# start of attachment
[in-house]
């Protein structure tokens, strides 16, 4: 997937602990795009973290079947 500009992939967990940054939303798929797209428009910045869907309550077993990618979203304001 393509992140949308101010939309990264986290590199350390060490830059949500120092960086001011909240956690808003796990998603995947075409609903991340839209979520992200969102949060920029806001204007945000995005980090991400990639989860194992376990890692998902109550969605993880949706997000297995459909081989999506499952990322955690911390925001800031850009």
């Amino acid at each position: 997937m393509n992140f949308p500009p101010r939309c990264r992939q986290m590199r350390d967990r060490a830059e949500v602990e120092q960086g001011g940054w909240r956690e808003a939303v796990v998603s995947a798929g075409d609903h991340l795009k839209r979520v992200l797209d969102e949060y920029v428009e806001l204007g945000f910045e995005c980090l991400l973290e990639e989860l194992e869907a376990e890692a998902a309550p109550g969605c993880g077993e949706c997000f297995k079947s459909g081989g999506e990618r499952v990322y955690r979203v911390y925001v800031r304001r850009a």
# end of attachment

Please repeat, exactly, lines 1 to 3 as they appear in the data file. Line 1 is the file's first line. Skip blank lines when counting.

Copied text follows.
[in-house]
């Protein structure tokens, strides 16, 4: 997937602990795009973290079947 500009992939967990940054939303798929797209428009910045869907309550077993990618979203304001 393509992140949308101010939309990264986290590199350390060490830059949500120092960086001011909240956690808003796990998603995947075409609903991340839209979520992200969102949060920029806001204007945000995005980090991400990639989860194992376990890692998902109550969605993880949706997000297995459909081989999506499952990322955690911390925001800031850009």
């Amino acid at each position: 997937m393509n992140f949308p500009p101010r939309c990264r992939q986290m590199r350390d967990r060490a830059e949500v602990e120092q960086g001011g940054w909240r956690e808003a939303v796990v998603s995947a798929g075409d609903h991340l795009k839209r979520v992200l797209d969102e949060y920029v428009e806001l204007g945000f910045e995005c980090l991400l973290e990639e989860l194992e869907a376990e890692a998902a309550p109550g969605c993880g077993e949706c997000f297995k079947s459909g081989g999506e990618r499952v990322y955690r979203v911390y925001v800031r304001r850009a």